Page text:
Interview: Thibaud Lucas

Thibaud Lucas is one of the Co-founders of Wanderboss, a long-term retreat (you can check the Wanderboss event). You can read more about him on his own site, or in twitter.

He is an entrepreneur really motivated by freedom, and this is because he created a company specialised in tailor made trips to learn English in private schools around the world some years ago, and now, he just launched the project that makes possible his dream come true.

1.Which are the main advantages that you find that remote work has?

I first started working remotely when I realised it was harder to find a job in places where I wanted to live for a couple of months/years. I created Experilang back in 2014, a company specialised in tailor made trips to learn English in private schools around the world. The main advantage of working remotely is the flexibility you gain. You can work from anywhere at anytime. It opens a whole new world of opportunities. With the flexibility, comes the freedom of course. Freedom is the main motivation for me, and it was what pushed me to create my own activity.

Working Thibaud Lucas, Wanderbossremotely allow you to travel the world without having an estimated date of return…Or no return at all.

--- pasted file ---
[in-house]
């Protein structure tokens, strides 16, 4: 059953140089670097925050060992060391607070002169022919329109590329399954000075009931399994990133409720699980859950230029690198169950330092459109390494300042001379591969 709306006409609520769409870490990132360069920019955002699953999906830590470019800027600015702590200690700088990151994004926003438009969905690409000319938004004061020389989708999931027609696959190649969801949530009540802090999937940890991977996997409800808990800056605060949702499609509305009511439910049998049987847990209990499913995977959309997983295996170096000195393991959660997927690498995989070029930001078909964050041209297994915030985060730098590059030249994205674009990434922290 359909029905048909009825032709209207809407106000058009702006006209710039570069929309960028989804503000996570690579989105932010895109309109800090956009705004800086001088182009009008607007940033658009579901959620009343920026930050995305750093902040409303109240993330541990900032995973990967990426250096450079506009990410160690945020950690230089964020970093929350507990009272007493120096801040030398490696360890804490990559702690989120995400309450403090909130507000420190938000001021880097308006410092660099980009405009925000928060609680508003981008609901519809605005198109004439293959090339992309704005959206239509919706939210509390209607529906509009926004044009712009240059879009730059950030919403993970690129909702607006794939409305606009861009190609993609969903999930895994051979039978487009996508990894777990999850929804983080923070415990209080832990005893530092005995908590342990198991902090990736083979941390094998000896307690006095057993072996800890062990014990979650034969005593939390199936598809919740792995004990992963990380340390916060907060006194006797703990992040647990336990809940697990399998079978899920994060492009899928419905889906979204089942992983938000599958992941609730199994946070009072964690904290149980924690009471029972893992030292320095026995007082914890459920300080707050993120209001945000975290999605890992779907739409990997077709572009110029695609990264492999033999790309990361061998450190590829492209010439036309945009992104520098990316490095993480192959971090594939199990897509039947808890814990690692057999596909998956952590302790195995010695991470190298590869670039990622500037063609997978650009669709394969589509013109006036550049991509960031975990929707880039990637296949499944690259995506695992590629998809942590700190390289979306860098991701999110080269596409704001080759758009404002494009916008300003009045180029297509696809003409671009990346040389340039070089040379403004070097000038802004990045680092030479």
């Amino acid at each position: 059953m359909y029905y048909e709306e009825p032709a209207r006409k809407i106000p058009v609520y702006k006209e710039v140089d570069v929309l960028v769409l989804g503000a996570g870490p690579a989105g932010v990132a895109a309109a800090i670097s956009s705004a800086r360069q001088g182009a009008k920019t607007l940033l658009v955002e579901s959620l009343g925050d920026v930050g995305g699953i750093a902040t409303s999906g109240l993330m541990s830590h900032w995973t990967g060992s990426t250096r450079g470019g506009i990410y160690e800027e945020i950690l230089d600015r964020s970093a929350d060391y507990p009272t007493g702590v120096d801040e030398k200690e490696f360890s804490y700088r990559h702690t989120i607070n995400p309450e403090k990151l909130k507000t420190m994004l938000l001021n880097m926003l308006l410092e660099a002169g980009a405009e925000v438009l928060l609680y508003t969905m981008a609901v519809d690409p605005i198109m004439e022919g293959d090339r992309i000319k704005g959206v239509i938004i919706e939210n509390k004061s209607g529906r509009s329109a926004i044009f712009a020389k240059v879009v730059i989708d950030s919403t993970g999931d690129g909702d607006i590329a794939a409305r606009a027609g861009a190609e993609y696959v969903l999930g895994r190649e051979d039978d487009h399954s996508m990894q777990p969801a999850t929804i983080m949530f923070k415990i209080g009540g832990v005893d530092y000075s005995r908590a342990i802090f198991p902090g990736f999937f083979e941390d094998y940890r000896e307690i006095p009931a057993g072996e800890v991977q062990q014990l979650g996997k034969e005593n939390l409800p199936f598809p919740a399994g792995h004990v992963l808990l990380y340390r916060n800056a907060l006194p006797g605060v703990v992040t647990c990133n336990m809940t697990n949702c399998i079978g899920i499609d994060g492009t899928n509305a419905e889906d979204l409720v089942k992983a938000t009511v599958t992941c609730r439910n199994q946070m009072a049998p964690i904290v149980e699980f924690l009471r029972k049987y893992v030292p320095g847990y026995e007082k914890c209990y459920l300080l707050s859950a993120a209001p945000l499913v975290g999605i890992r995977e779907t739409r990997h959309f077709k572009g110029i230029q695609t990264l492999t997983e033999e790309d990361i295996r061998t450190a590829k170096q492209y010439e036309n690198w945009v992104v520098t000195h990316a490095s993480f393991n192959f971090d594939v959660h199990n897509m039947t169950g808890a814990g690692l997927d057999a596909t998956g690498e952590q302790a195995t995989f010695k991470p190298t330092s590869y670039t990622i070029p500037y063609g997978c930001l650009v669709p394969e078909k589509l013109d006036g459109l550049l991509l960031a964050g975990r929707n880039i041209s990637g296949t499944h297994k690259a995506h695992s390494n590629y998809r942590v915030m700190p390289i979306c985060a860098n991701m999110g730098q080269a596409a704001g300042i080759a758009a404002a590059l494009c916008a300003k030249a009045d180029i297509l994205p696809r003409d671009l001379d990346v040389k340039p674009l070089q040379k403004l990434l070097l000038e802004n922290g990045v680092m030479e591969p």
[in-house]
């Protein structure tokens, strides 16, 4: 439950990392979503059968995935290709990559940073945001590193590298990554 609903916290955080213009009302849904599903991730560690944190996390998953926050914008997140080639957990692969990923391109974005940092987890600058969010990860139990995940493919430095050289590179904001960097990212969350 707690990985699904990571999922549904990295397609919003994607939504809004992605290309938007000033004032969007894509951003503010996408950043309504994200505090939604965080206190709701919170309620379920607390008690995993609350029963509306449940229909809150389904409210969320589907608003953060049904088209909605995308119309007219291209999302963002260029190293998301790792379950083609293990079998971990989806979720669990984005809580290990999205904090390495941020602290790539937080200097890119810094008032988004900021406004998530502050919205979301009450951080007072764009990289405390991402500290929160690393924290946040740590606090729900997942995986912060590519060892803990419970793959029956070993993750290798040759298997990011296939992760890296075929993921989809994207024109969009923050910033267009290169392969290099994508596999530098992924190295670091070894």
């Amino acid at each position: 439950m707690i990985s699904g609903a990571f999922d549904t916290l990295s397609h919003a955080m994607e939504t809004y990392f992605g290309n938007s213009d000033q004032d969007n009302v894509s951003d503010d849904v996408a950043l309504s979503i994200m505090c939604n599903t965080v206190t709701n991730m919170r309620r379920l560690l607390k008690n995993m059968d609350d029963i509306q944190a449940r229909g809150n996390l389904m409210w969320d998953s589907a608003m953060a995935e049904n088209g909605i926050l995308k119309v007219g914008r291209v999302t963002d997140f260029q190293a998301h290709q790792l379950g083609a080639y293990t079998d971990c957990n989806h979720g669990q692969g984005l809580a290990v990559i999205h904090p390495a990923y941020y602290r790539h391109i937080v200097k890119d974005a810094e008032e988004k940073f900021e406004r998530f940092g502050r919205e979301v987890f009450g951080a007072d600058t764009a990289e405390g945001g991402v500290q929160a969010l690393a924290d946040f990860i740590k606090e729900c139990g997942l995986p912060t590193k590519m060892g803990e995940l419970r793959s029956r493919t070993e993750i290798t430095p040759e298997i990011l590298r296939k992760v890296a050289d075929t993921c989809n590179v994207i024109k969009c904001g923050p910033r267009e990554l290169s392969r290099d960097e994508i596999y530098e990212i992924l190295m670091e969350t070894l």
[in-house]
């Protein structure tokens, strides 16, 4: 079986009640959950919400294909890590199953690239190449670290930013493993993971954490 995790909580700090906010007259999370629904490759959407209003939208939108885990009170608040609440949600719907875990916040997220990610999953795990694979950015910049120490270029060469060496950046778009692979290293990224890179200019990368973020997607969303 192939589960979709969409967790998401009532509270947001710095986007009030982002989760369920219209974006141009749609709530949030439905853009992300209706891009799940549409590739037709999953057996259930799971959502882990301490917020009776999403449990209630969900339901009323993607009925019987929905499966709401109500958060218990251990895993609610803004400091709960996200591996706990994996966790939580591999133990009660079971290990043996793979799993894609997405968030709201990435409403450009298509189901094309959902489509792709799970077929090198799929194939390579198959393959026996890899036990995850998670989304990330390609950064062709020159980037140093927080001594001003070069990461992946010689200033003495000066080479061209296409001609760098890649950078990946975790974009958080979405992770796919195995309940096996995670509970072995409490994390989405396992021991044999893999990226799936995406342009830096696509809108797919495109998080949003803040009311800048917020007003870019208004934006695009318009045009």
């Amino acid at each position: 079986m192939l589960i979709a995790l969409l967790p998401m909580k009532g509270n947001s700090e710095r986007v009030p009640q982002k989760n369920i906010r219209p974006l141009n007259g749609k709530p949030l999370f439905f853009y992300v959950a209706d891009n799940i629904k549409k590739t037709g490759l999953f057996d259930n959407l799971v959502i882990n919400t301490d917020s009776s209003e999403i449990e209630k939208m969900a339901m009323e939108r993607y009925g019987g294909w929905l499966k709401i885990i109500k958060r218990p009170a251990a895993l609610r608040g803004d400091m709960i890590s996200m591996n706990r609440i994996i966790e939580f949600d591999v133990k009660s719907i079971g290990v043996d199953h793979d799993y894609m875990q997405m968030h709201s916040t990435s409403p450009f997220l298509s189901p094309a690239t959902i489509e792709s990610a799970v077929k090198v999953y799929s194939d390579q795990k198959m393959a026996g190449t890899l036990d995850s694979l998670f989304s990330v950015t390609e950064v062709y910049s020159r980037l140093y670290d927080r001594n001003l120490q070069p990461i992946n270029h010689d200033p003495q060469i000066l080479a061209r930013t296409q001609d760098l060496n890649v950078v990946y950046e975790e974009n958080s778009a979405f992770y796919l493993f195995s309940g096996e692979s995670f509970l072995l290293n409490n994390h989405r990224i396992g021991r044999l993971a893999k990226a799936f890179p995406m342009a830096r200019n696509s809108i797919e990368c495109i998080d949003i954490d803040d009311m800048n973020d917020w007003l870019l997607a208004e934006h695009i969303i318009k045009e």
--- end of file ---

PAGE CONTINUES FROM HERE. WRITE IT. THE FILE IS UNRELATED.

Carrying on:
In France, companies are generous on vacation: they give 5 weeks paid per year. Once you start working for yourself while being location independent, you have 52 weeks per year that you can organise the way you want. You can shape your life in a way that allows you to see more, to learn more, to live more than any other years you had in your past life.

One big advantage is the awesome community of people living the same life that you do. During my trips, I always connected with other digital nomads and remote workers. I have more friends abroad that I have in my hometown or any other town where I lived in the past. Living remotely is a way of life, and people living it are open to sharing moments with you because they know it’s temporary, so I guess it makes it more intense.

2. Do you think you have disadvantages or that you’re missing something by working remotely?

One of the big disadvantages I see is that you can be lonely very fast if you feel comfortable in your home. When I started, I was working at home and making a lot of phone calls so I was not comfortable going to coworking spaces to make my calls. And by mid-day, I didn’t see the point of going into commute to join the coworking space.

On top of that, I was the only one living this kind of life amongst all my friends. Some were supportive, and some were not. Your freedom can create some jealousy amongst your close circle.

I know my parents had a hard time understanding how I can make a living while travelling. They are both teachers and for them, a job is in an office, not at home or on the go. They realised how hard I was working when they came visit me in Australia, only then they understood the meaning of “working” for a self-employed. They had no idea I was working until 1 is most days of the week and the weekend to work on all aspects of my business. I shook the way they think and now they acknowledge that it’s possible to do things differently.